Black Canary

June 17, 2011 | By More

Over the past few weeks, I have been kind of extolling the virtues of the improved articulation on the later Infinite Heroes roster. However, it would be good to remember there is a reason this line flopped in the first place, despite hitting the streets well before Hasbro’s Marvel Universe figures did at several locations.

Put simply, the figure design was way too primitive next to the de facto standard for action figures in the 1:18 scale set by rival toy maker Hasbro. But even more so, the articulation model used for the first generation of Mattel-made figures wasn’t even consistent within the line, which produced abominations like the Black Canary figure I’m reviewing today.

Black Canary was released twice in the Infinite Heroes line, the second version in 2010 as part of the 75 Years of Superpowers packaging.

While other characters in this series got revamped using newer body molds (like Black Adam), Black Canary is just a re-color of the first generation body used back in 2009. The sculpture is extremely basic, and the body proportions are definitely cartoon-like and more suited for a Barbie Happy Meal toy than a superhero line.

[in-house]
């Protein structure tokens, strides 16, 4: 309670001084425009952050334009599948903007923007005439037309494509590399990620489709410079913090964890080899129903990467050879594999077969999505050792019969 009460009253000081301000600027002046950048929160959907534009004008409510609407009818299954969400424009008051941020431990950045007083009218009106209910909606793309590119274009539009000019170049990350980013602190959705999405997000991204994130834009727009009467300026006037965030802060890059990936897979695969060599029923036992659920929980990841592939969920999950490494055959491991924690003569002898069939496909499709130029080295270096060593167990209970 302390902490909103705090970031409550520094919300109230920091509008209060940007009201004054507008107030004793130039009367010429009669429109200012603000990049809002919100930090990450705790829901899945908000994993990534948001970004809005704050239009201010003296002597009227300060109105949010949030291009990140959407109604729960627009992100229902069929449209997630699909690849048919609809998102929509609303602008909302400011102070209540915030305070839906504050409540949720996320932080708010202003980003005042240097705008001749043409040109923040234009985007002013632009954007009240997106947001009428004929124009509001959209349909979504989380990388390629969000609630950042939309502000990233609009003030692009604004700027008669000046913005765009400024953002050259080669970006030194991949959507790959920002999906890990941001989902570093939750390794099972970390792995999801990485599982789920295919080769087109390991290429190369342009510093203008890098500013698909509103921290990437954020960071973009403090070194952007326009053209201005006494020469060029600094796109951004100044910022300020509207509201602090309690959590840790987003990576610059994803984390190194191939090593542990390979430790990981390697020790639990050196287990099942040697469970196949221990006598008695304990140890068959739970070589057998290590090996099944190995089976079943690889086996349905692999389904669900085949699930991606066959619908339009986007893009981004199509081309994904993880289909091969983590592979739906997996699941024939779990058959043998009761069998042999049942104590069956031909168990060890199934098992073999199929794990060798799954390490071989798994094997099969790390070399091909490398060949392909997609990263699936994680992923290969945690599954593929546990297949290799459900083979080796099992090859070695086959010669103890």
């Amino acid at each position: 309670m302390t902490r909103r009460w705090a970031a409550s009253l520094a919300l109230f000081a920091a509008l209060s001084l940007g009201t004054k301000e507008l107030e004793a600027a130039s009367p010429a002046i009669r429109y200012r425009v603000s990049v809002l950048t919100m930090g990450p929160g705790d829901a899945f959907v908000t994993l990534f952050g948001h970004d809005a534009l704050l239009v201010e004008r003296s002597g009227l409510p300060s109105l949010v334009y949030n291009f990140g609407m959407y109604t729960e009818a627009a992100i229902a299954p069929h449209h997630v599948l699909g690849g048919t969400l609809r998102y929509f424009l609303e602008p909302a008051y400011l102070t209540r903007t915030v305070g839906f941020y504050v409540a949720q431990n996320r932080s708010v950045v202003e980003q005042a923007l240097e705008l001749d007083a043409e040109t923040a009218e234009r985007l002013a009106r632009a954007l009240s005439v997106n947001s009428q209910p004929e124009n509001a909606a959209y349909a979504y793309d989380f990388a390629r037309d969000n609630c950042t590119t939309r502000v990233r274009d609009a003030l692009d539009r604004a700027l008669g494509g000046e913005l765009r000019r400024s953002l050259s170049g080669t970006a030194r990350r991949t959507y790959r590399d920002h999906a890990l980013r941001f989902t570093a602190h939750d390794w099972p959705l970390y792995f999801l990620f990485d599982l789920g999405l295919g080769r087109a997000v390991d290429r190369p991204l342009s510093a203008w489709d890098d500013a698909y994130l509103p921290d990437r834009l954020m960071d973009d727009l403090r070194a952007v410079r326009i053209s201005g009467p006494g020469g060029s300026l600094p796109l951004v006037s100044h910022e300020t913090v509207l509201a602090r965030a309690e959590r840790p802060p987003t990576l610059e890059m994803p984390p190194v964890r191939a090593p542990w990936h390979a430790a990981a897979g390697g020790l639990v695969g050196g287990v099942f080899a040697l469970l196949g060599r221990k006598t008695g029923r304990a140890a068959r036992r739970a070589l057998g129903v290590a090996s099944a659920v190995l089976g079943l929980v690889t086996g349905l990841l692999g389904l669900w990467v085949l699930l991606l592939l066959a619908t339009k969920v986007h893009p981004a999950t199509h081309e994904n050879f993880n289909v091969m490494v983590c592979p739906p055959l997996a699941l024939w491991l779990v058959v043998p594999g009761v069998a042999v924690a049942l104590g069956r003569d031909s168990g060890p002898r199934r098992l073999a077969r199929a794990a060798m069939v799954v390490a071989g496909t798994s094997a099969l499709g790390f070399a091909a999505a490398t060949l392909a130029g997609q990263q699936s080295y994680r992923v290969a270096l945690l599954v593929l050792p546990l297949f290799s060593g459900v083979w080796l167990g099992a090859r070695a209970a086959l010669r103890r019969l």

Articulation is extremely limited and not really useful. Black Canary has:

• Swivel neck.

• Swivel shoulders.

• Swivel torso.

• V-cut hips.

• Hinged knees.

And that is pretty much it. The V-cut hips are especially annoying, because there is no way to pose them without compromising the figure’s stability or even achieving a passable dynamic stance. Like so many figures made over twenty years ago, Black Canary has only the most basic range despite being a more recent release.

The new coloring is not particularly striking either. Canary wears what appear to be a black leotard and choker, a short blue jacket, solid blue leggings, black gloves and black boots. The torso piece for the jacket is actually a glued-on rubber vest, pliable enough to allow the head to turn.

Paint applications are kept to a bare minimum, consisting mostly in solid blocks of color, although the face is actually not bad at all, despite the bright yellow painted hair.

As pack–ins, Black Canary comes with a transparent display base and one of those commemorative plastic buttons, this time with an image of her and Green Arrow running together. The base is not that great, but at least allows to expand slightly the repertoire of poses Canary can achieve.

So, bottom line is this is a fairly disappointing figure. Aesthetically it lacks detail and the sculpting is way too stylized to even fit in with figures from this very line.

Errex Score: 50/100

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Category: Featured, Other Television, Toy Reviews

About the Author ()

I've been collecting action figures since the original Kenner Star Wars days. Nowadays, I still collect pretty much anything that catches my eye.

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